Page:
In one embodiment of the invention, the device driver (114) provides an interface between the HRRs (106, 108) and the host (100). More specifically, the device driver (114) exposes the HRRs (106, 108) to the host (100) such that the host (100) (or, more specifically, a process executing on the host) may obtain packets from the HRRs (106, 108).

Though not shown in FIG. 1, in one embodiment of the invention, the host may include a software ring. Further, the software ring may include a software classifier and a number of software receive rings (SRR). In one embodiment of the invention, the software classifier has the same functionality as the hardware classifier (104). However, instead of sending the classified packets to a HRR (106, 108), the software classifier forwards classified packets to one of the SRRs. The SRRs are configured to temporarily store the received packets after being classified by the software classifier. In one embodiment of the invention, the software ring (152) resides in a Media Access Control (MAC) layer (146) of the host (100). U.S. patent application entitled “Host Operating System Bypass for Packets Destined for a Virtual Machine” with U.S. application Ser. No. 11/489,943 describes a software ring. U.S. application Ser. No. 11/489,943 is incorporated by reference in its entirety.

Continuing with the discussion of FIG. 1, in one embodiment of the invention, each of the VNICs (116, 118) is associated with either a SRR (not shown) or a HRR (106, 108). The VNICs (116, 118) provide an abstraction layer between the NIC (102) and the various packet destinations (132) or virtual machines (140) executing on the host (100). More specifically, each VNIC (116, 118) operates like a NIC (102). For example, in one embodiment of the invention, each VNIC (116, 118) is associated with one or more Internet Protocol (IP) addresses, one or more Media Access Control (MAC) addresses, optionally, one or more ports, and, is optionally configured to handle one or more protocol types. Thus, while the host (100) may be operatively connected to a single NIC (102), packet destinations (132) and virtual machines (140) executing on the host (100) operate as if the host (100) is bound to multiple NICs. In one embodiment of the invention, the VNICs (116, 118) reside in a Media Access Control (MAC) layer of the host (100).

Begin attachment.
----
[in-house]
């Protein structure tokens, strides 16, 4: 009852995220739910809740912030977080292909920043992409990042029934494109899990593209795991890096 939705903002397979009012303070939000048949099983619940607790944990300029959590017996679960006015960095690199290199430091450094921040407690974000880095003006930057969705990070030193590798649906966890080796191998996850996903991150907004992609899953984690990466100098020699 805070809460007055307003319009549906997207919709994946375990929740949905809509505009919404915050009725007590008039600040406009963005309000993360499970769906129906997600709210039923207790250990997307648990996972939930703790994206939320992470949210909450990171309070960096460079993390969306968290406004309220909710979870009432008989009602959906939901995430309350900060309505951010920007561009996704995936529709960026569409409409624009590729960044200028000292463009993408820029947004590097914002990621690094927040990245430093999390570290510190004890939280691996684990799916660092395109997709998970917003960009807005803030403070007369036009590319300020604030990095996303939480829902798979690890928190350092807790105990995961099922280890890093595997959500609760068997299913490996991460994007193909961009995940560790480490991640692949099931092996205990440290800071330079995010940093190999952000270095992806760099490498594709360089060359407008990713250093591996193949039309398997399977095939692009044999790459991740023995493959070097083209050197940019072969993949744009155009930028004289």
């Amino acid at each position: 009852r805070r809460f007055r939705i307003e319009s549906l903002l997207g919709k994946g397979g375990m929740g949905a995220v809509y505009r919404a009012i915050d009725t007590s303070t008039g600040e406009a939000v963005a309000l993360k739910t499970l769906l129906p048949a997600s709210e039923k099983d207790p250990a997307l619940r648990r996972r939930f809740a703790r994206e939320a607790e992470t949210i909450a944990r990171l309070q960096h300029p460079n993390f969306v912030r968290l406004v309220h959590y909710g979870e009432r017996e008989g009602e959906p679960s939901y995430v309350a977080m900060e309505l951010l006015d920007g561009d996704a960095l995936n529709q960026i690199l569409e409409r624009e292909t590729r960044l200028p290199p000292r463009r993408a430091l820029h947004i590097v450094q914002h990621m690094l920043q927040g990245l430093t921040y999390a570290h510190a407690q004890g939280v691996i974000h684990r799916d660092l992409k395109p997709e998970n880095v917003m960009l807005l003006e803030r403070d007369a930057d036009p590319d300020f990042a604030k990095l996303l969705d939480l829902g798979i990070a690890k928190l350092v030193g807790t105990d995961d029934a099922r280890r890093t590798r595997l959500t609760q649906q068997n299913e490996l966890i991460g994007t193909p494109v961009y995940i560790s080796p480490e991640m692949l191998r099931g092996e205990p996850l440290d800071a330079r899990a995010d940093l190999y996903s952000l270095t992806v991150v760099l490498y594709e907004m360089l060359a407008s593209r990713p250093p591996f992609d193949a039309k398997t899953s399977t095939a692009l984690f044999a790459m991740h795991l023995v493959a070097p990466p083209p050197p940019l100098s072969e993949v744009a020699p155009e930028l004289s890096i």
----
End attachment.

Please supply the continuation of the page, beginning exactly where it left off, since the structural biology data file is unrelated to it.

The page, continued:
Each of the VNICs (116, 118) may be operatively connected to a corresponding VNS (124). In one embodiment of the invention, each VNS (124) includes functionality to process packets in accordance with various protocols used to send and receive packets (e.g., Transmission Communication Protocol (TCP), Internet Protocol (IP), User Datagram Protocol (UDP), etc.). Further, each VNS (124) may also include functionality, as needed, to perform additional processing on the incoming and outgoing packets. This additional processing may include, but is not limited to, cryptographic processing, firewall routing, etc.

In one embodiment of the invention, each VNS (124) includes network layer and transport layer functionality. In one embodiment of the invention, network layer functionality corresponds to functionality to manage packet addressing and delivery on a network (e.g., functionality to support IP, Address Resolution Protocol (ARP), Internet Control Message Protocol, etc.). In one embodiment of the invention, transport layer functionality corresponds to functionality to manage the transfer of packets on the network (e.g., functionality to support TCP, UDP, Stream Control Transmission Protocol (SCTP), etc.). The structure and functionality of the VNSs (124) is discussed in FIG. 2.

As discussed above, the host (100) includes one or more packet destinations (132). In one embodiment of the invention, the packet destination(s) (132) corresponds to any process (or group of processes) executing on the host that is configured to send and/or receive network traffic. Further, the packet destination(s) (132) does not include an internal network stack (i.e., there is no network stack within the packet destination); rather, the packet destination (132) is associated with a VNS (124).

Examples of packet destinations (132) include, but are not limited to containers and services (e.g., web server) executing on the host (100). As shown in FIG. 1, the VNS (124) is associated with a packet destination (132). In one embodiment of the invention, each packet destination is associated with a single VNS (124). Alternatively, each packet destination is associated with one or more VNSs (124).

In one embodiment of the invention, each VNS (124) is associated with a bandwidth allocation. Those skilled in the art will appreciate that if there is only one VNS (124) bound to the packet destination (132), then the bandwidth allocation of the VNS (124) corresponds to the bandwidth allocated to the packet destination (132). In one embodiment of the invention, the bandwidth allocation corresponds to the number of packets the packet destination may receive in a given time interval (e.g., megabytes per seconds). The bandwidth allocation for a given packet destination is enforced by the VNS operating in polling mode (discussed in FIG. 5).